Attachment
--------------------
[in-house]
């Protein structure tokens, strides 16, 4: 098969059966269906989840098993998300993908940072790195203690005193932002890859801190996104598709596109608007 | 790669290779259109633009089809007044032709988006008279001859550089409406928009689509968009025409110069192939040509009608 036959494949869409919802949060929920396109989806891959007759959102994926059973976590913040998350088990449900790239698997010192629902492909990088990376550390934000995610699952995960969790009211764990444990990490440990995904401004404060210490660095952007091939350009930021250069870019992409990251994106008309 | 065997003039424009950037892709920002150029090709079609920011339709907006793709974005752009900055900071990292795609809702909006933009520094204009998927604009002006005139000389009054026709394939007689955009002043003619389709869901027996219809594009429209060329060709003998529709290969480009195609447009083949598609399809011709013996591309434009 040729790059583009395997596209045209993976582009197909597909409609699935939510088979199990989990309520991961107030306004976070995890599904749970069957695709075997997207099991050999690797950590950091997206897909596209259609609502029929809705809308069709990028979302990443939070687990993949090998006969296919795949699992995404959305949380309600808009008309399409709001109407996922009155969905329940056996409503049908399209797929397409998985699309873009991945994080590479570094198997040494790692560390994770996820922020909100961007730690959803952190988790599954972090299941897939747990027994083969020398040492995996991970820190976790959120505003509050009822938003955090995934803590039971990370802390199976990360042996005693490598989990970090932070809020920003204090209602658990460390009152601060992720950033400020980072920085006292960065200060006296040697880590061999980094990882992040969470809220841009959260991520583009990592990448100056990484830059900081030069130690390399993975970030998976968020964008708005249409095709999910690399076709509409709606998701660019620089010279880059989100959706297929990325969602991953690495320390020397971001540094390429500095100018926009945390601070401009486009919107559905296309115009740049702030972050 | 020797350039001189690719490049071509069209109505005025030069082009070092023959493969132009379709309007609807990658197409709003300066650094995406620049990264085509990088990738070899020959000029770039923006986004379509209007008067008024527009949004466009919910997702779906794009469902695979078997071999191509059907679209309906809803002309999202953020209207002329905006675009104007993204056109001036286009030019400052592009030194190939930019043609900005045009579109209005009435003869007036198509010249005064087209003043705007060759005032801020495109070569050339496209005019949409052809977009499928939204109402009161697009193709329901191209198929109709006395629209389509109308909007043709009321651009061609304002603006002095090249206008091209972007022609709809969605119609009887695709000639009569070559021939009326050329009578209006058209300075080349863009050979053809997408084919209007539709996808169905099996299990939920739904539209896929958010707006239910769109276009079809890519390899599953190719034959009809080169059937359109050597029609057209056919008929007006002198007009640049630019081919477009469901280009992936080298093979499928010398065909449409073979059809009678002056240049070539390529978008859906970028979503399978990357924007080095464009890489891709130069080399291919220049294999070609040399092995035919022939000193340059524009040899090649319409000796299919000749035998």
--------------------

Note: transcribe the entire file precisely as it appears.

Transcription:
[in-house]
């Protein structure tokens, strides 16, 4: 098969059966269906989840098993998300993908940072790195203690005193932002890859801190996104598709596109608007 | 790669290779259109633009089809007044032709988006008279001859550089409406928009689509968009025409110069192939040509009608 036959494949869409919802949060929920396109989806891959007759959102994926059973976590913040998350088990449900790239698997010192629902492909990088990376550390934000995610699952995960969790009211764990444990990490440990995904401004404060210490660095952007091939350009930021250069870019992409990251994106008309 | 065997003039424009950037892709920002150029090709079609920011339709907006793709974005752009900055900071990292795609809702909006933009520094204009998927604009002006005139000389009054026709394939007689955009002043003619389709869901027996219809594009429209060329060709003998529709290969480009195609447009083949598609399809011709013996591309434009 040729790059583009395997596209045209993976582009197909597909409609699935939510088979199990989990309520991961107030306004976070995890599904749970069957695709075997997207099991050999690797950590950091997206897909596209259609609502029929809705809308069709990028979302990443939070687990993949090998006969296919795949699992995404959305949380309600808009008309399409709001109407996922009155969905329940056996409503049908399209797929397409998985699309873009991945994080590479570094198997040494790692560390994770996820922020909100961007730690959803952190988790599954972090299941897939747990027994083969020398040492995996991970820190976790959120505003509050009822938003955090995934803590039971990370802390199976990360042996005693490598989990970090932070809020920003204090209602658990460390009152601060992720950033400020980072920085006292960065200060006296040697880590061999980094990882992040969470809220841009959260991520583009990592990448100056990484830059900081030069130690390399993975970030998976968020964008708005249409095709999910690399076709509409709606998701660019620089010279880059989100959706297929990325969602991953690495320390020397971001540094390429500095100018926009945390601070401009486009919107559905296309115009740049702030972050 | 020797350039001189690719490049071509069209109505005025030069082009070092023959493969132009379709309007609807990658197409709003300066650094995406620049990264085509990088990738070899020959000029770039923006986004379509209007008067008024527009949004466009919910997702779906794009469902695979078997071999191509059907679209309906809803002309999202953020209207002329905006675009104007993204056109001036286009030019400052592009030194190939930019043609900005045009579109209005009435003869007036198509010249005064087209003043705007060759005032801020495109070569050339496209005019949409052809977009499928939204109402009161697009193709329901191209198929109709006395629209389509109308909007043709009321651009061609304002603006002095090249206008091209972007022609709809969605119609009887695709000639009569070559021939009326050329009578209006058209300075080349863009050979053809997408084919209007539709996808169905099996299990939920739904539209896929958010707006239910769109276009079809890519390899599953190719034959009809080169059937359109050597029609057209056919008929007006002198007009640049630019081919477009469901280009992936080298093979499928010398065909449409073979059809009678002056240049070539390529978008859906970028979503399978990357924007080095464009890489891709130069080399291919220049294999070609040399092995035919022939000193340059524009040899090649319409000796299919000749035998």